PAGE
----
Quality & Quantity 37: 193–206, 2003.
© 2003 Kluwer Academic Publishers. Printed in the Netherlands.
Meaning Shift of Items in Different Language
Versions. A Cross-National Validation Study of the
Illegal Aliens Scale
KEES VAN DER VEER
Department of Social Research Methodology, Vrije Universiteit De Boelelaan 1081c, NL-1081 HV
Amsterdam, the Netherlands. Tel. +31 20 4446866; Fax: +31 20 4446810;
Institute of Psychology, University of Oslo, P.O.Box 1094 Blindern, N-0317 Oslo, Norway. Tel.:
+47 22855223; Fax: +47 22854419; E-mail: email@example.com
Department of Methodology, Rotterdam School of Management, Erasmus University, P.O. Box
1738, 3000 DR Rotterdam, The Netherlands. Tel.: +31 10 4089594; Fax: +31 10 4089016;
KNUD S. LARSEN
Department of Psychology, Oregon State University, 102 Moreland Hall, CORVALLIS, Oregon
97331.5303, U.S.A. Tel.: 00 1 5037372311; Fax: 00 1 5417373547; E-mail: firstname.lastname@example.org
Abstract. The 20-item Illegal Aliens Scale, which was developed and validated by Ommundsen
and Larsen at Oregon State University (1999), has been translated into Norwegian and Dutch. Cross-
national comparisons of attitudes require equivalence of measurement instruments (Rogler, 1999).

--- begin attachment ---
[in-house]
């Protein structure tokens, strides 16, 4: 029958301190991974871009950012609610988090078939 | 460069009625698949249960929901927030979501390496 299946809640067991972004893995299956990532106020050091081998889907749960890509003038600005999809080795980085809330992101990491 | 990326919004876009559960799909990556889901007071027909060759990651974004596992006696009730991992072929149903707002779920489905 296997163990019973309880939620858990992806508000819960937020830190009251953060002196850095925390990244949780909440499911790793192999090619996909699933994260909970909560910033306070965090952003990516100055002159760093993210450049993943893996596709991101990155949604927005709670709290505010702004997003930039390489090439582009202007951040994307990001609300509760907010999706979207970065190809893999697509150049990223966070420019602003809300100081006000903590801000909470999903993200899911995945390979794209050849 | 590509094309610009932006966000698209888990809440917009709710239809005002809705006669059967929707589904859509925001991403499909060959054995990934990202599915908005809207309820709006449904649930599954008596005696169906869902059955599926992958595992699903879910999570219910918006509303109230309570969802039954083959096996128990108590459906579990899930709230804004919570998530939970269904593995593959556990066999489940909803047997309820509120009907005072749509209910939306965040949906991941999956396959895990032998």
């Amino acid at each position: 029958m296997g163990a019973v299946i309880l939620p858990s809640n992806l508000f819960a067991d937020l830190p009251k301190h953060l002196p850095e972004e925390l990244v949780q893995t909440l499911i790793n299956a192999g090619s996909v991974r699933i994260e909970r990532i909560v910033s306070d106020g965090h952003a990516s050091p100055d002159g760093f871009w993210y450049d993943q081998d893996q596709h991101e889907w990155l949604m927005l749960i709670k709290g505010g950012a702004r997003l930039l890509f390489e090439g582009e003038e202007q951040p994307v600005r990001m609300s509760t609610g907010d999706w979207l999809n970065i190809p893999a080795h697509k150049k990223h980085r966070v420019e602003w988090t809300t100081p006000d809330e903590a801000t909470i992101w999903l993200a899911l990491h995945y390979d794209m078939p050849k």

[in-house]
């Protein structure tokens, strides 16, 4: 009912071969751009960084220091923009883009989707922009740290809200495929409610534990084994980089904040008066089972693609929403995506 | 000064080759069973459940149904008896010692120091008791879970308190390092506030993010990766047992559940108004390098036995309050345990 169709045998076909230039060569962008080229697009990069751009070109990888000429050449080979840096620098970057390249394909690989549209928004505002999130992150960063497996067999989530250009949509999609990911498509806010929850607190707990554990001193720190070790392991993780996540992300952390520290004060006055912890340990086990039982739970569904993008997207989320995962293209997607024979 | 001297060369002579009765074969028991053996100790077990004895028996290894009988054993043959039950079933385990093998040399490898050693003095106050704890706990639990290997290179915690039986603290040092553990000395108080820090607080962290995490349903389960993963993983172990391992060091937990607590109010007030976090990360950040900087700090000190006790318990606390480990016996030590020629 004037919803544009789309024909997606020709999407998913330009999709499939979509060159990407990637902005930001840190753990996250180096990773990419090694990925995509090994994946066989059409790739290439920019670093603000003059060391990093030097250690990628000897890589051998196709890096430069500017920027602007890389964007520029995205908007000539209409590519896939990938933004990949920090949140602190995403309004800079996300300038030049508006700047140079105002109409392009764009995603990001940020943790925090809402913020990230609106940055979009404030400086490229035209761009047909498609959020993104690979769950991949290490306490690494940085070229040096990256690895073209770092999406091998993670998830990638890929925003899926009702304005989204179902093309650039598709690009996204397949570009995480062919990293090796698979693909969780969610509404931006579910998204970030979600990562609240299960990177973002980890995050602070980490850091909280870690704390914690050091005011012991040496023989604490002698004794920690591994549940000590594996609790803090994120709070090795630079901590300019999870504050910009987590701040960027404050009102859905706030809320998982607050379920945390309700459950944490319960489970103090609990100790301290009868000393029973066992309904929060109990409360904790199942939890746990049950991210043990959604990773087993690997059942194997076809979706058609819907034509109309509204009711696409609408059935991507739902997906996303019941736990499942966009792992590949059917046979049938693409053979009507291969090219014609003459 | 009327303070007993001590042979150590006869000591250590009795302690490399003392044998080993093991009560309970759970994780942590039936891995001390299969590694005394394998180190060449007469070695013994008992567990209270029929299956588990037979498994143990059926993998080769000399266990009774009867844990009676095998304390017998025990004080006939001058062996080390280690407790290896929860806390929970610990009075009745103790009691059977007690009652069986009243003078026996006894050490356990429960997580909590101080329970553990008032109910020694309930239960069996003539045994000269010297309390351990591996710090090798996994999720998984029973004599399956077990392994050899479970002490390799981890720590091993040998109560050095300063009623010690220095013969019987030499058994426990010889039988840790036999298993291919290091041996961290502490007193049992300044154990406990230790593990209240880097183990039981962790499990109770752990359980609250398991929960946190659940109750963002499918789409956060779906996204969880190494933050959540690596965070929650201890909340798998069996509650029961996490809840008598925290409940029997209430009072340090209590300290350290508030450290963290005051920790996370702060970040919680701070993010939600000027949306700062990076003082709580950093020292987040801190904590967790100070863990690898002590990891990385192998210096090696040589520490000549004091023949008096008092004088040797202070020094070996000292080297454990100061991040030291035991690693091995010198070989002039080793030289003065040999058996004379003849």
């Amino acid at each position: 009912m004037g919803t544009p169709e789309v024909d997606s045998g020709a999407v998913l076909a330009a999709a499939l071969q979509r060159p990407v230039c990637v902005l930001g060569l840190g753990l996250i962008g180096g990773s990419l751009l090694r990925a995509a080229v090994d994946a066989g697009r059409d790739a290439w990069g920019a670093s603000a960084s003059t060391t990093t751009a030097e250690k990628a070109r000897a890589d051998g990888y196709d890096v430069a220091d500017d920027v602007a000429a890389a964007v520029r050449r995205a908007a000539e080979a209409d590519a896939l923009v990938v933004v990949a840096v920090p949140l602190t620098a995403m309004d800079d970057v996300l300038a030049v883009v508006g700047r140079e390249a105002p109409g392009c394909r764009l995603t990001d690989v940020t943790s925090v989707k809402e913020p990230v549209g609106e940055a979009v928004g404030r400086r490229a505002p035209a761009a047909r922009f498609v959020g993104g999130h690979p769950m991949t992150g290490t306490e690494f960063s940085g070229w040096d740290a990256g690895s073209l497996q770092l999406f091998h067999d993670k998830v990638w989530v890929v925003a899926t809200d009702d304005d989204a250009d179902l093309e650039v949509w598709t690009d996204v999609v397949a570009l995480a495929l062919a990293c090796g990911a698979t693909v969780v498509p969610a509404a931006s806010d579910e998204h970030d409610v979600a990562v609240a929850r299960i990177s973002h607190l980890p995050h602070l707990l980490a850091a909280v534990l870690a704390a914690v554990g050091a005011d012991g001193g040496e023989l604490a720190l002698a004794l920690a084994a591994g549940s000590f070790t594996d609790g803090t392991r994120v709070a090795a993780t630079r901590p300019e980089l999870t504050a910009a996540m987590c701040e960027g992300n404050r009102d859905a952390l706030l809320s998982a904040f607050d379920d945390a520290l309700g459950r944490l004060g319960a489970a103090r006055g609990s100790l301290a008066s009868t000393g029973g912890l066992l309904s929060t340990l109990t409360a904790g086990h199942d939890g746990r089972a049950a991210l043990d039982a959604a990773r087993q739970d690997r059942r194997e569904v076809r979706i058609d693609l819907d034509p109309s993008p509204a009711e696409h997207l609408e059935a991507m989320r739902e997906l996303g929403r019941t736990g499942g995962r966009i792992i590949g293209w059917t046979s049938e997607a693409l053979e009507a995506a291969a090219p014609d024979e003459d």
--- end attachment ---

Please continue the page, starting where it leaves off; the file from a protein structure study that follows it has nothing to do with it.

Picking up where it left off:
The results of a translation – back translation procedure and a split sample study by (Ommundsen et
al., in print) suggest that linguistic equivalence may not be sufﬁcient to detect other non-equivalence
of meaning in cross-national research. This paper discusses a follow-up methodological study of the
Dutch and Norwegian versions of this scale. This study consisted of two parts: (a) A ‘cognitive’ test
by means of the three-step test-interviews (Hak et al., 2001) with Dutch and Norwegian subjects. (b)
A comparative study of differences in political salience of the items of the scale between Norway
and the Netherlands. Results show that differences in historical, political and cultural context result
in different interpretations of seemingly straightforward concepts and that this affects how responses
to attitude items are constructed.
Key words: illegal immigrants, political salience, cognitive interviewing
1. Introduction: Attitudes and Reference Groups
From the well-known studies of meaning shift by Asch (1952) we know that know-
ledge about the source or ‘context’ of an attitude statement may radically affect the
interpretation of the very meaning of that statement. In one study subjects read the